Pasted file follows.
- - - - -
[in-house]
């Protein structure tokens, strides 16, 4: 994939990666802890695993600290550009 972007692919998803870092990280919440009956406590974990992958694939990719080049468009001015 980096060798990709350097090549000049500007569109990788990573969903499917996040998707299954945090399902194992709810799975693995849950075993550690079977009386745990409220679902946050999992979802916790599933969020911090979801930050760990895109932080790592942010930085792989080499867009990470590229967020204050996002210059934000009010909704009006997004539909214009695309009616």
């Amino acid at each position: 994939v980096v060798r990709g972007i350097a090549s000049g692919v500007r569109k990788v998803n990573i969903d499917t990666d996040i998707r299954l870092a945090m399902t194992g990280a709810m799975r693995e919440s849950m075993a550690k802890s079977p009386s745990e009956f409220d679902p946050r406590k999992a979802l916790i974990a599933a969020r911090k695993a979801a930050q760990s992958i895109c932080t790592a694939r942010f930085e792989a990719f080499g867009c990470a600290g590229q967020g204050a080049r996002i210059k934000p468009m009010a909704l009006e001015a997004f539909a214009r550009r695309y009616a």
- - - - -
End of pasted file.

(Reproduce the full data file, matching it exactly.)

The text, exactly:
[in-house]
């Protein structure tokens, strides 16, 4: 994939990666802890695993600290550009 972007692919998803870092990280919440009956406590974990992958694939990719080049468009001015 980096060798990709350097090549000049500007569109990788990573969903499917996040998707299954945090399902194992709810799975693995849950075993550690079977009386745990409220679902946050999992979802916790599933969020911090979801930050760990895109932080790592942010930085792989080499867009990470590229967020204050996002210059934000009010909704009006997004539909214009695309009616």
């Amino acid at each position: 994939v980096v060798r990709g972007i350097a090549s000049g692919v500007r569109k990788v998803n990573i969903d499917t990666d996040i998707r299954l870092a945090m399902t194992g990280a709810m799975r693995e919440s849950m075993a550690k802890s079977p009386s745990e009956f409220d679902p946050r406590k999992a979802l916790i974990a599933a969020r911090k695993a979801a930050q760990s992958i895109c932080t790592a694939r942010f930085e792989a990719f080499g867009c990470a600290g590229q967020g204050a080049r996002i210059k934000p468009m009010a909704l009006e001015a997004f539909a214009r550009r695309y009616a």